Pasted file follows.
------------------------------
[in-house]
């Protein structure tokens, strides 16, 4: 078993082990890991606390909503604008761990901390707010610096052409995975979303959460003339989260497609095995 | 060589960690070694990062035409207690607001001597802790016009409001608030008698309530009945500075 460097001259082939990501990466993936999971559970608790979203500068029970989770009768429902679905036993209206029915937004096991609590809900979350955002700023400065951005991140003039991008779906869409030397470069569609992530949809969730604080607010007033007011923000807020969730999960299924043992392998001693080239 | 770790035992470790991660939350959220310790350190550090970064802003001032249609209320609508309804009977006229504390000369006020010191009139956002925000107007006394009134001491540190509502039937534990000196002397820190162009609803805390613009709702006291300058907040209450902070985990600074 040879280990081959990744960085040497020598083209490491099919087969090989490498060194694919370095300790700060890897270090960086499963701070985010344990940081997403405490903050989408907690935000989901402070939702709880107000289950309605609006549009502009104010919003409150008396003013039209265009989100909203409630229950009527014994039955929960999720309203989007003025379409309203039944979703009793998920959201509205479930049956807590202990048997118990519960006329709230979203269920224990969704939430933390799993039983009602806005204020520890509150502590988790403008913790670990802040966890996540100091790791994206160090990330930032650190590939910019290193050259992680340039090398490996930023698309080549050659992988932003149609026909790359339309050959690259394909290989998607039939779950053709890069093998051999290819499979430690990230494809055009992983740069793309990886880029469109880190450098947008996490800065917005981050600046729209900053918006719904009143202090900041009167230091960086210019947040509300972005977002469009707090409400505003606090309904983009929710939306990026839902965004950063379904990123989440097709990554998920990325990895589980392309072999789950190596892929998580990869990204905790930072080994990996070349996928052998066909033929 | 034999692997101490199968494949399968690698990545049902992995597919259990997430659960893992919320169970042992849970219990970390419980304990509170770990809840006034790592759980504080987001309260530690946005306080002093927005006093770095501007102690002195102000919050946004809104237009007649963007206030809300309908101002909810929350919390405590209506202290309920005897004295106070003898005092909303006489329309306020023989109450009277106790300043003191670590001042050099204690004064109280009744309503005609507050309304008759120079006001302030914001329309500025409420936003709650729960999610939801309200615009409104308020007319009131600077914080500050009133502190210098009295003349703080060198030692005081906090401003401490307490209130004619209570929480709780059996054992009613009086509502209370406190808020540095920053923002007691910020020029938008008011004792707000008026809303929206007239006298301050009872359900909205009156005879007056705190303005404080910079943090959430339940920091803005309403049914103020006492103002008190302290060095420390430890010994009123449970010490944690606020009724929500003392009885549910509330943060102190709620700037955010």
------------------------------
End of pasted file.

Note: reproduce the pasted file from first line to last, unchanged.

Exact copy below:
[in-house]
């Protein structure tokens, strides 16, 4: 078993082990890991606390909503604008761990901390707010610096052409995975979303959460003339989260497609095995 | 060589960690070694990062035409207690607001001597802790016009409001608030008698309530009945500075 460097001259082939990501990466993936999971559970608790979203500068029970989770009768429902679905036993209206029915937004096991609590809900979350955002700023400065951005991140003039991008779906869409030397470069569609992530949809969730604080607010007033007011923000807020969730999960299924043992392998001693080239 | 770790035992470790991660939350959220310790350190550090970064802003001032249609209320609508309804009977006229504390000369006020010191009139956002925000107007006394009134001491540190509502039937534990000196002397820190162009609803805390613009709702006291300058907040209450902070985990600074 040879280990081959990744960085040497020598083209490491099919087969090989490498060194694919370095300790700060890897270090960086499963701070985010344990940081997403405490903050989408907690935000989901402070939702709880107000289950309605609006549009502009104010919003409150008396003013039209265009989100909203409630229950009527014994039955929960999720309203989007003025379409309203039944979703009793998920959201509205479930049956807590202990048997118990519960006329709230979203269920224990969704939430933390799993039983009602806005204020520890509150502590988790403008913790670990802040966890996540100091790791994206160090990330930032650190590939910019290193050259992680340039090398490996930023698309080549050659992988932003149609026909790359339309050959690259394909290989998607039939779950053709890069093998051999290819499979430690990230494809055009992983740069793309990886880029469109880190450098947008996490800065917005981050600046729209900053918006719904009143202090900041009167230091960086210019947040509300972005977002469009707090409400505003606090309904983009929710939306990026839902965004950063379904990123989440097709990554998920990325990895589980392309072999789950190596892929998580990869990204905790930072080994990996070349996928052998066909033929 | 034999692997101490199968494949399968690698990545049902992995597919259990997430659960893992919320169970042992849970219990970390419980304990509170770990809840006034790592759980504080987001309260530690946005306080002093927005006093770095501007102690002195102000919050946004809104237009007649963007206030809300309908101002909810929350919390405590209506202290309920005897004295106070003898005092909303006489329309306020023989109450009277106790300043003191670590001042050099204690004064109280009744309503005609507050309304008759120079006001302030914001329309500025409420936003709650729960999610939801309200615009409104308020007319009131600077914080500050009133502190210098009295003349703080060198030692005081906090401003401490307490209130004619209570929480709780059996054992009613009086509502209370406190808020540095920053923002007691910020020029938008008011004792707000008026809303929206007239006298301050009872359900909205009156005879007056705190303005404080910079943090959430339940920091803005309403049914103020006492103002008190302290060095420390430890010994009123449970010490944690606020009724929500003392009885549910509330943060102190709620700037955010």